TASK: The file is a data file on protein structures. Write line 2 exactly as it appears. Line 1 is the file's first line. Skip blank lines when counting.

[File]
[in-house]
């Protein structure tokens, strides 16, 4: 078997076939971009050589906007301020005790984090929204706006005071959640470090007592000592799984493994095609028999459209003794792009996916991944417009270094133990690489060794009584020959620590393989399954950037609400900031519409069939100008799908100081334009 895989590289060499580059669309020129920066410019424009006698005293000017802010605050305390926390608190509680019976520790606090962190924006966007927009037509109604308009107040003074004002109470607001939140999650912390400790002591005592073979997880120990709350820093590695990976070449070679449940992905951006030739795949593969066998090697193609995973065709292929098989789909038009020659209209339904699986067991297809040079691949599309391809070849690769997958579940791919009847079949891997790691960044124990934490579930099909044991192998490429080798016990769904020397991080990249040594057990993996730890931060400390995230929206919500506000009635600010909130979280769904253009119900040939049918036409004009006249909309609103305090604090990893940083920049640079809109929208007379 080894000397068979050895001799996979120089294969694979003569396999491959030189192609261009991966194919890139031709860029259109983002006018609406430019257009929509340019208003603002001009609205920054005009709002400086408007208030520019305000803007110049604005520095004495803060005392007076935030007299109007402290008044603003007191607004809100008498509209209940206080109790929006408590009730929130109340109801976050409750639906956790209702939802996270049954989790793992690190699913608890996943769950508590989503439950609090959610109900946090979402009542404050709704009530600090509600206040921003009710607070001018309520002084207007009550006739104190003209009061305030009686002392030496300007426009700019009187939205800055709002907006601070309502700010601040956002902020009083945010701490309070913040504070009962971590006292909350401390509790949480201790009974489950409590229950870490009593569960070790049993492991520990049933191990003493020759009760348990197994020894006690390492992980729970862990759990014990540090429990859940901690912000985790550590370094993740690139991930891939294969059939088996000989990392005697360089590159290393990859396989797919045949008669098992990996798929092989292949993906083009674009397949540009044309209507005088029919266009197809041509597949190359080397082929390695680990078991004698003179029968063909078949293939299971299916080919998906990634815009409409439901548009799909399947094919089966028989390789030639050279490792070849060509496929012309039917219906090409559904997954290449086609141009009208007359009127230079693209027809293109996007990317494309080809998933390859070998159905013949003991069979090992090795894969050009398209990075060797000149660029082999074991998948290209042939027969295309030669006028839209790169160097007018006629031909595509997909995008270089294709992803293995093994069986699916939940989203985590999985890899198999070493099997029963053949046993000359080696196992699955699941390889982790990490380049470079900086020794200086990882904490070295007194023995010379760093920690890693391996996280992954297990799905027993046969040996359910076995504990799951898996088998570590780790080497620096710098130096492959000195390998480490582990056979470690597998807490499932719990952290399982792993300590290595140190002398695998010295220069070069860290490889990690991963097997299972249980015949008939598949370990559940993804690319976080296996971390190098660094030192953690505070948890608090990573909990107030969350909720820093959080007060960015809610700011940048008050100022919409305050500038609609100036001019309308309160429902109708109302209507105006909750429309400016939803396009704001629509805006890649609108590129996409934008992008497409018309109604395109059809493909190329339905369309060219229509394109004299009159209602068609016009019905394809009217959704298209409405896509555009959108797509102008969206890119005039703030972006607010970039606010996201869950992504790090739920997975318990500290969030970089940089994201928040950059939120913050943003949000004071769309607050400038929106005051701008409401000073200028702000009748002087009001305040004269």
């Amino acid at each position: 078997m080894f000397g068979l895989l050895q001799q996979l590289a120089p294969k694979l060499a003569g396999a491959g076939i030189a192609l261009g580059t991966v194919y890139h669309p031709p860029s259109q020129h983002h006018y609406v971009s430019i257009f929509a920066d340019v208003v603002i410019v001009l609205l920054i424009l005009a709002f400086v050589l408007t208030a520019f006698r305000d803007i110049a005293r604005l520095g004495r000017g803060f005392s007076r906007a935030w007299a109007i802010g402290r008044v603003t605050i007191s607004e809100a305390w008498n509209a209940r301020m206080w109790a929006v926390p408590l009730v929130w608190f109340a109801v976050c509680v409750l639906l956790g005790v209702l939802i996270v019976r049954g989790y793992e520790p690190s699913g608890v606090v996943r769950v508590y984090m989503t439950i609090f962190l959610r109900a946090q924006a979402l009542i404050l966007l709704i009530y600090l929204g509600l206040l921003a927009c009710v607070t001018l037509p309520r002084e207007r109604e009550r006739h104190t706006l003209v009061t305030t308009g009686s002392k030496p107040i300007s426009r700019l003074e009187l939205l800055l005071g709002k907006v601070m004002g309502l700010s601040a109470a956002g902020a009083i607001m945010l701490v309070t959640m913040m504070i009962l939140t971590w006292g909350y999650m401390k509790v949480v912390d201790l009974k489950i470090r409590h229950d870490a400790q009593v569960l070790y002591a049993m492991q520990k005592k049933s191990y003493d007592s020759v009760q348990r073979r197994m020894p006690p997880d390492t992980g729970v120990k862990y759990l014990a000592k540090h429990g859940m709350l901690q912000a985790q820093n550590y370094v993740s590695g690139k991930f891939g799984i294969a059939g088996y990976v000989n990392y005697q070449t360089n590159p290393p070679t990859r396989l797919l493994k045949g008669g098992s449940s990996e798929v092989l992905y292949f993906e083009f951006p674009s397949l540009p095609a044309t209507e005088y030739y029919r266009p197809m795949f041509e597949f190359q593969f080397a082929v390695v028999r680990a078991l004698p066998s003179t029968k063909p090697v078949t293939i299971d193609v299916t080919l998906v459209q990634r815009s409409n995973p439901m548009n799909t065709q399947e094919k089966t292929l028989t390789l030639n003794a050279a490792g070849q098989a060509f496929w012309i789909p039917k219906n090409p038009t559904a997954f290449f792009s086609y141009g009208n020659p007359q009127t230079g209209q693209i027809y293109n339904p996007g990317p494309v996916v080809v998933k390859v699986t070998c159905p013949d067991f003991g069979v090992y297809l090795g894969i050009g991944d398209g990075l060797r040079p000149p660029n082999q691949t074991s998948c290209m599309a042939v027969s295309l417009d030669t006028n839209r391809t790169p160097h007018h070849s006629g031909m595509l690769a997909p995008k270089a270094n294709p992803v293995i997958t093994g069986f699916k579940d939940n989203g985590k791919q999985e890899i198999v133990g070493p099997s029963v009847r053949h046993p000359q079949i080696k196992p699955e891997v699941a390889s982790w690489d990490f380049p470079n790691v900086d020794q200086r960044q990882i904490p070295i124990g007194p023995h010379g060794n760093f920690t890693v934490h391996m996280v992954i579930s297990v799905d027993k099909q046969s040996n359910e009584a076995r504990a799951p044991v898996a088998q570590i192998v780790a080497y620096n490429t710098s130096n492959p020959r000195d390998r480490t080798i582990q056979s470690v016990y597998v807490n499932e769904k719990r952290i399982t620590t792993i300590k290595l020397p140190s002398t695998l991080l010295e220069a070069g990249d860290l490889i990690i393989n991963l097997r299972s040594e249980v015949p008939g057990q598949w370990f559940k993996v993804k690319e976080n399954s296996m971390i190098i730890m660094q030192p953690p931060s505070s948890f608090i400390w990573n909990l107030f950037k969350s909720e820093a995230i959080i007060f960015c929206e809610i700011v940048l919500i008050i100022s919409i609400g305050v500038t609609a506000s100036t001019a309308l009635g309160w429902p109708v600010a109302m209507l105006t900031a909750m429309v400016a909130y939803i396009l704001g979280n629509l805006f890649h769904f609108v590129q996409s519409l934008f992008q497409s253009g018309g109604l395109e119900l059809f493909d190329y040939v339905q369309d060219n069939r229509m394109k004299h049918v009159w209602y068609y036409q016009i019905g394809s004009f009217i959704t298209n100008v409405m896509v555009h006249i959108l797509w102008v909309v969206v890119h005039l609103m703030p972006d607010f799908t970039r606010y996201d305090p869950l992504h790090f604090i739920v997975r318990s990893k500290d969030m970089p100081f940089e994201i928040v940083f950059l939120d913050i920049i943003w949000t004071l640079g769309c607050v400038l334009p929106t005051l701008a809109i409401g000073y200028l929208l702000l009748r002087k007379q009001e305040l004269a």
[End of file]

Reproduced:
């Protein structure tokens, strides 16, 4: 078997076939971009050589906007301020005790984090929204706006005071959640470090007592000592799984493994095609028999459209003794792009996916991944417009270094133990690489060794009584020959620590393989399954950037609400900031519409069939100008799908100081334009 895989590289060499580059669309020129920066410019424009006698005293000017802010605050305390926390608190509680019976520790606090962190924006966007927009037509109604308009107040003074004002109470607001939140999650912390400790002591005592073979997880120990709350820093590695990976070449070679449940992905951006030739795949593969066998090697193609995973065709292929098989789909038009020659209209339904699986067991297809040079691949599309391809070849690769997958579940791919009847079949891997790691960044124990934490579930099909044991192998490429080798016990769904020397991080990249040594057990993996730890931060400390995230929206919500506000009635600010909130979280769904253009119900040939049918036409004009006249909309609103305090604090990893940083920049640079809109929208007379 080894000397068979050895001799996979120089294969694979003569396999491959030189192609261009991966194919890139031709860029259109983002006018609406430019257009929509340019208003603002001009609205920054005009709002400086408007208030520019305000803007110049604005520095004495803060005392007076935030007299109007402290008044603003007191607004809100008498509209209940206080109790929006408590009730929130109340109801976050409750639906956790209702939802996270049954989790793992690190699913608890996943769950508590989503439950609090959610109900946090979402009542404050709704009530600090509600206040921003009710607070001018309520002084207007009550006739104190003209009061305030009686002392030496300007426009700019009187939205800055709002907006601070309502700010601040956002902020009083945010701490309070913040504070009962971590006292909350401390509790949480201790009974489950409590229950870490009593569960070790049993492991520990049933191990003493020759009760348990197994020894006690390492992980729970862990759990014990540090429990859940901690912000985790550590370094993740690139991930891939294969059939088996000989990392005697360089590159290393990859396989797919045949008669098992990996798929092989292949993906083009674009397949540009044309209507005088029919266009197809041509597949190359080397082929390695680990078991004698003179029968063909078949293939299971299916080919998906990634815009409409439901548009799909399947094919089966028989390789030639050279490792070849060509496929012309039917219906090409559904997954290449086609141009009208007359009127230079693209027809293109996007990317494309080809998933390859070998159905013949003991069979090992090795894969050009398209990075060797000149660029082999074991998948290209042939027969295309030669006028839209790169160097007018006629031909595509997909995008270089294709992803293995093994069986699916939940989203985590999985890899198999070493099997029963053949046993000359080696196992699955699941390889982790990490380049470079900086020794200086990882904490070295007194023995010379760093920690890693391996996280992954297990799905027993046969040996359910076995504990799951898996088998570590780790080497620096710098130096492959000195390998480490582990056979470690597998807490499932719990952290399982792993300590290595140190002398695998010295220069070069860290490889990690991963097997299972249980015949008939598949370990559940993804690319976080296996971390190098660094030192953690505070948890608090990573909990107030969350909720820093959080007060960015809610700011940048008050100022919409305050500038609609100036001019309308309160429902109708109302209507105006909750429309400016939803396009704001629509805006890649609108590129996409934008992008497409018309109604395109059809493909190329339905369309060219229509394109004299009159209602068609016009019905394809009217959704298209409405896509555009959108797509102008969206890119005039703030972006607010970039606010996201869950992504790090739920997975318990500290969030970089940089994201928040950059939120913050943003949000004071769309607050400038929106005051701008409401000073200028702000009748002087009001305040004269």